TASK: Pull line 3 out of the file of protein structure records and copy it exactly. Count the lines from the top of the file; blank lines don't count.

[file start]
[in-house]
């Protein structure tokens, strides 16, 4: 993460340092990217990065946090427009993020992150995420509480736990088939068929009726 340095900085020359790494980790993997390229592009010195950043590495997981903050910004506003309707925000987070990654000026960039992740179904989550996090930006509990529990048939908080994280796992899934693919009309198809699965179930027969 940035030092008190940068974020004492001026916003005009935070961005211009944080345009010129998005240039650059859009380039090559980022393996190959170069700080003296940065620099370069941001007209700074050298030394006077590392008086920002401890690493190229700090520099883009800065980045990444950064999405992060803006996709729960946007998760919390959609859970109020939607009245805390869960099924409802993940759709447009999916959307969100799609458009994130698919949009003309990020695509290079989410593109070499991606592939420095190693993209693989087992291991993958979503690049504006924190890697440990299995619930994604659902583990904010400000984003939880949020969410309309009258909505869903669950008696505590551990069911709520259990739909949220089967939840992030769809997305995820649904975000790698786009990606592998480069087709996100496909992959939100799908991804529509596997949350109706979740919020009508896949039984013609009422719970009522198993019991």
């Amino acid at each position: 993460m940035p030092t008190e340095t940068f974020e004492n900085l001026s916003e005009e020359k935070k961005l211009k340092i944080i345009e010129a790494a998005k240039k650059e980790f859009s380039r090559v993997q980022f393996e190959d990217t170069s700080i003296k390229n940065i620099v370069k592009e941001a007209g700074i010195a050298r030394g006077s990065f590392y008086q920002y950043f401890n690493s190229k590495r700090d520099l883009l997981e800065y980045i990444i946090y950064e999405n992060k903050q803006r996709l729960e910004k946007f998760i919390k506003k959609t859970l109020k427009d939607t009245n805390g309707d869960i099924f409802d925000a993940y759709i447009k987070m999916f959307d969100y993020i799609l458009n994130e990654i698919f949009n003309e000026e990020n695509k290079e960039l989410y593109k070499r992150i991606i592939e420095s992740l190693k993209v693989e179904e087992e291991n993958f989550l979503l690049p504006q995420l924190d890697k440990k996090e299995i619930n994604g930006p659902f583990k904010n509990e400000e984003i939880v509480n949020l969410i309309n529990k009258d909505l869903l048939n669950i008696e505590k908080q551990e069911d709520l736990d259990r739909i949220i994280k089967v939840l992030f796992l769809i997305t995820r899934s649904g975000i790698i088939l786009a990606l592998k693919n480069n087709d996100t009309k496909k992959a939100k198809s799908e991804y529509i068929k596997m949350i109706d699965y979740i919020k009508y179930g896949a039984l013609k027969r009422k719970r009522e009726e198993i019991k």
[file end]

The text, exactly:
């Amino acid at each position: 993460m940035p030092t008190e340095t940068f974020e004492n900085l001026s916003e005009e020359k935070k961005l211009k340092i944080i345009e010129a790494a998005k240039k650059e980790f859009s380039r090559v993997q980022f393996e190959d990217t170069s700080i003296k390229n940065i620099v370069k592009e941001a007209g700074i010195a050298r030394g006077s990065f590392y008086q920002y950043f401890n690493s190229k590495r700090d520099l883009l997981e800065y980045i990444i946090y950064e999405n992060k903050q803006r996709l729960e910004k946007f998760i919390k506003k959609t859970l109020k427009d939607t009245n805390g309707d869960i099924f409802d925000a993940y759709i447009k987070m999916f959307d969100y993020i799609l458009n994130e990654i698919f949009n003309e000026e990020n695509k290079e960039l989410y593109k070499r992150i991606i592939e420095s992740l190693k993209v693989e179904e087992e291991n993958f989550l979503l690049p504006q995420l924190d890697k440990k996090e299995i619930n994604g930006p659902f583990k904010n509990e400000e984003i939880v509480n949020l969410i309309n529990k009258d909505l869903l048939n669950i008696e505590k908080q551990e069911d709520l736990d259990r739909i949220i994280k089967v939840l992030f796992l769809i997305t995820r899934s649904g975000i790698i088939l786009a990606l592998k693919n480069n087709d996100t009309k496909k992959a939100k198809s799908e991804y529509i068929k596997m949350i109706d699965y979740i919020k009508y179930g896949a039984l013609k027969r009422k719970r009522e009726e198993i019991k």